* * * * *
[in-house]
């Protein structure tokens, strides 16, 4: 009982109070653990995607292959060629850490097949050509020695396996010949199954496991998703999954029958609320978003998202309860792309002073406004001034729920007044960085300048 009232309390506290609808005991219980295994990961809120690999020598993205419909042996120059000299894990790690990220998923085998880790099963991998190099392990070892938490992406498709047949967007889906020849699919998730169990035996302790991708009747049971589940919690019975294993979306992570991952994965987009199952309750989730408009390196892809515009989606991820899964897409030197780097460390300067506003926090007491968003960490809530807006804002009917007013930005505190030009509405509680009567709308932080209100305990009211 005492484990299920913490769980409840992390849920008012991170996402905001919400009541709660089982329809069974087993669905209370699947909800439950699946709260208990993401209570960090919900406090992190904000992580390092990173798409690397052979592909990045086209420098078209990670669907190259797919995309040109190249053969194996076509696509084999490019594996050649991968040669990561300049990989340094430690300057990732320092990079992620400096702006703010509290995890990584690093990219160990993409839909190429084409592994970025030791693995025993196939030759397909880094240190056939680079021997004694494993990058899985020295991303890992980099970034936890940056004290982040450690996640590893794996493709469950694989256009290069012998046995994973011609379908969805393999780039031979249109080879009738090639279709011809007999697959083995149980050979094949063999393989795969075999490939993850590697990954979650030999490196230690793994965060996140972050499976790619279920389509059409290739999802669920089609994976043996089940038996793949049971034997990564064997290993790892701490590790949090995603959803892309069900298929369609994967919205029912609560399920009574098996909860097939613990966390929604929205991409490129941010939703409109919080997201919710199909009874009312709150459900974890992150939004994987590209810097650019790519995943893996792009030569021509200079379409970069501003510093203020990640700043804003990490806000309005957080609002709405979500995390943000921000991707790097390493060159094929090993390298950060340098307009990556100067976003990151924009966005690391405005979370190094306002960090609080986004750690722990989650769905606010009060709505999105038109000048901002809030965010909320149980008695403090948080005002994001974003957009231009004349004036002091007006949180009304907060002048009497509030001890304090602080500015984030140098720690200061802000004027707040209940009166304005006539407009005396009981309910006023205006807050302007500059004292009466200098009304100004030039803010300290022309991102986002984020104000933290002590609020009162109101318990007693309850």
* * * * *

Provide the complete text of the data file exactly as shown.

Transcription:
[in-house]
């Protein structure tokens, strides 16, 4: 009982109070653990995607292959060629850490097949050509020695396996010949199954496991998703999954029958609320978003998202309860792309002073406004001034729920007044960085300048 009232309390506290609808005991219980295994990961809120690999020598993205419909042996120059000299894990790690990220998923085998880790099963991998190099392990070892938490992406498709047949967007889906020849699919998730169990035996302790991708009747049971589940919690019975294993979306992570991952994965987009199952309750989730408009390196892809515009989606991820899964897409030197780097460390300067506003926090007491968003960490809530807006804002009917007013930005505190030009509405509680009567709308932080209100305990009211 005492484990299920913490769980409840992390849920008012991170996402905001919400009541709660089982329809069974087993669905209370699947909800439950699946709260208990993401209570960090919900406090992190904000992580390092990173798409690397052979592909990045086209420098078209990670669907190259797919995309040109190249053969194996076509696509084999490019594996050649991968040669990561300049990989340094430690300057990732320092990079992620400096702006703010509290995890990584690093990219160990993409839909190429084409592994970025030791693995025993196939030759397909880094240190056939680079021997004694494993990058899985020295991303890992980099970034936890940056004290982040450690996640590893794996493709469950694989256009290069012998046995994973011609379908969805393999780039031979249109080879009738090639279709011809007999697959083995149980050979094949063999393989795969075999490939993850590697990954979650030999490196230690793994965060996140972050499976790619279920389509059409290739999802669920089609994976043996089940038996793949049971034997990564064997290993790892701490590790949090995603959803892309069900298929369609994967919205029912609560399920009574098996909860097939613990966390929604929205991409490129941010939703409109919080997201919710199909009874009312709150459900974890992150939004994987590209810097650019790519995943893996792009030569021509200079379409970069501003510093203020990640700043804003990490806000309005957080609002709405979500995390943000921000991707790097390493060159094929090993390298950060340098307009990556100067976003990151924009966005690391405005979370190094306002960090609080986004750690722990989650769905606010009060709505999105038109000048901002809030965010909320149980008695403090948080005002994001974003957009231009004349004036002091007006949180009304907060002048009497509030001890304090602080500015984030140098720690200061802000004027707040209940009166304005006539407009005396009981309910006023205006807050302007500059004292009466200098009304100004030039803010300290022309991102986002984020104000933290002590609020009162109101318990007693309850």